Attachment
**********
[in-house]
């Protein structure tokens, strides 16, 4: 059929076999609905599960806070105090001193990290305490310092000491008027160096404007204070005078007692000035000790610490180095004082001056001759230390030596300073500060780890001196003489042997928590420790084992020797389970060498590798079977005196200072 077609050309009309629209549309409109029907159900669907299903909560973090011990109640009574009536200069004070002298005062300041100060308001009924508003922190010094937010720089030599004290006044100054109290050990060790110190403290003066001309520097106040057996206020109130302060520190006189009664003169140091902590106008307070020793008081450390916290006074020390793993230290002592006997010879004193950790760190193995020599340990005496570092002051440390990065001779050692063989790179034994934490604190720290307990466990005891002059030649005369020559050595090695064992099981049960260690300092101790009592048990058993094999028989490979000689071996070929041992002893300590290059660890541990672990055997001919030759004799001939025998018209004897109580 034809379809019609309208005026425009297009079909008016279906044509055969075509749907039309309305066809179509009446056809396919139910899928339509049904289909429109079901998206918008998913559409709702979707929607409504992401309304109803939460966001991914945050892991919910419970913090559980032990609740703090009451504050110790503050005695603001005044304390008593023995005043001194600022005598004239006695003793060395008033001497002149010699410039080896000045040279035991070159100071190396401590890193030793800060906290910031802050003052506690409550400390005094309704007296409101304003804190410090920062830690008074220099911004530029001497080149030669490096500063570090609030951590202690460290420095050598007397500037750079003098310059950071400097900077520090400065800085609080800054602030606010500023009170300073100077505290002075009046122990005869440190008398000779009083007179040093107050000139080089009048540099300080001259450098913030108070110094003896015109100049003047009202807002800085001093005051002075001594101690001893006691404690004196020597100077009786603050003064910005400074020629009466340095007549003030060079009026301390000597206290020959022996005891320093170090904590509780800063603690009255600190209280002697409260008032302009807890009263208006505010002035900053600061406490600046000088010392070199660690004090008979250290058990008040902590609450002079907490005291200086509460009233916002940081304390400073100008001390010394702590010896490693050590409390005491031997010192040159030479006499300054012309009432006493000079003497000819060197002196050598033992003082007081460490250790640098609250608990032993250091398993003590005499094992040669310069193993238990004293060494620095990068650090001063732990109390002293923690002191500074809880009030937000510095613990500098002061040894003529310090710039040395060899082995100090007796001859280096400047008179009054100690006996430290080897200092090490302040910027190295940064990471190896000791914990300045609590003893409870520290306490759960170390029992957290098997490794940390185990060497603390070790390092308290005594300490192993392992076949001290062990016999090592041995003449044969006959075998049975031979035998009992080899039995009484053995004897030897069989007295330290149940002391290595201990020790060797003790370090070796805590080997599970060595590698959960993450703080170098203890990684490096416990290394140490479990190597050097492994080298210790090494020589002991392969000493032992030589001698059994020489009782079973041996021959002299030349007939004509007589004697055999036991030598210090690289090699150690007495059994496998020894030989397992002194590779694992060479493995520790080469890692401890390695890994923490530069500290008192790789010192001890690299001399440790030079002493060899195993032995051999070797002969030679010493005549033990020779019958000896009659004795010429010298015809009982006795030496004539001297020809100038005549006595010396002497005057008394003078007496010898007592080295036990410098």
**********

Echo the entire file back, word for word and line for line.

[in-house]
């Protein structure tokens, strides 16, 4: 059929076999609905599960806070105090001193990290305490310092000491008027160096404007204070005078007692000035000790610490180095004082001056001759230390030596300073500060780890001196003489042997928590420790084992020797389970060498590798079977005196200072 077609050309009309629209549309409109029907159900669907299903909560973090011990109640009574009536200069004070002298005062300041100060308001009924508003922190010094937010720089030599004290006044100054109290050990060790110190403290003066001309520097106040057996206020109130302060520190006189009664003169140091902590106008307070020793008081450390916290006074020390793993230290002592006997010879004193950790760190193995020599340990005496570092002051440390990065001779050692063989790179034994934490604190720290307990466990005891002059030649005369020559050595090695064992099981049960260690300092101790009592048990058993094999028989490979000689071996070929041992002893300590290059660890541990672990055997001919030759004799001939025998018209004897109580 034809379809019609309208005026425009297009079909008016279906044509055969075509749907039309309305066809179509009446056809396919139910899928339509049904289909429109079901998206918008998913559409709702979707929607409504992401309304109803939460966001991914945050892991919910419970913090559980032990609740703090009451504050110790503050005695603001005044304390008593023995005043001194600022005598004239006695003793060395008033001497002149010699410039080896000045040279035991070159100071190396401590890193030793800060906290910031802050003052506690409550400390005094309704007296409101304003804190410090920062830690008074220099911004530029001497080149030669490096500063570090609030951590202690460290420095050598007397500037750079003098310059950071400097900077520090400065800085609080800054602030606010500023009170300073100077505290002075009046122990005869440190008398000779009083007179040093107050000139080089009048540099300080001259450098913030108070110094003896015109100049003047009202807002800085001093005051002075001594101690001893006691404690004196020597100077009786603050003064910005400074020629009466340095007549003030060079009026301390000597206290020959022996005891320093170090904590509780800063603690009255600190209280002697409260008032302009807890009263208006505010002035900053600061406490600046000088010392070199660690004090008979250290058990008040902590609450002079907490005291200086509460009233916002940081304390400073100008001390010394702590010896490693050590409390005491031997010192040159030479006499300054012309009432006493000079003497000819060197002196050598033992003082007081460490250790640098609250608990032993250091398993003590005499094992040669310069193993238990004293060494620095990068650090001063732990109390002293923690002191500074809880009030937000510095613990500098002061040894003529310090710039040395060899082995100090007796001859280096400047008179009054100690006996430290080897200092090490302040910027190295940064990471190896000791914990300045609590003893409870520290306490759960170390029992957290098997490794940390185990060497603390070790390092308290005594300490192993392992076949001290062990016999090592041995003449044969006959075998049975031979035998009992080899039995009484053995004897030897069989007295330290149940002391290595201990020790060797003790370090070796805590080997599970060595590698959960993450703080170098203890990684490096416990290394140490479990190597050097492994080298210790090494020589002991392969000493032992030589001698059994020489009782079973041996021959002299030349007939004509007589004697055999036991030598210090690289090699150690007495059994496998020894030989397992002194590779694992060479493995520790080469890692401890390695890994923490530069500290008192790789010192001890690299001399440790030079002493060899195993032995051999070797002969030679010493005549033990020779019958000896009659004795010429010298015809009982006795030496004539001297020809100038005549006595010396002497005057008394003078007496010898007592080295036990410098």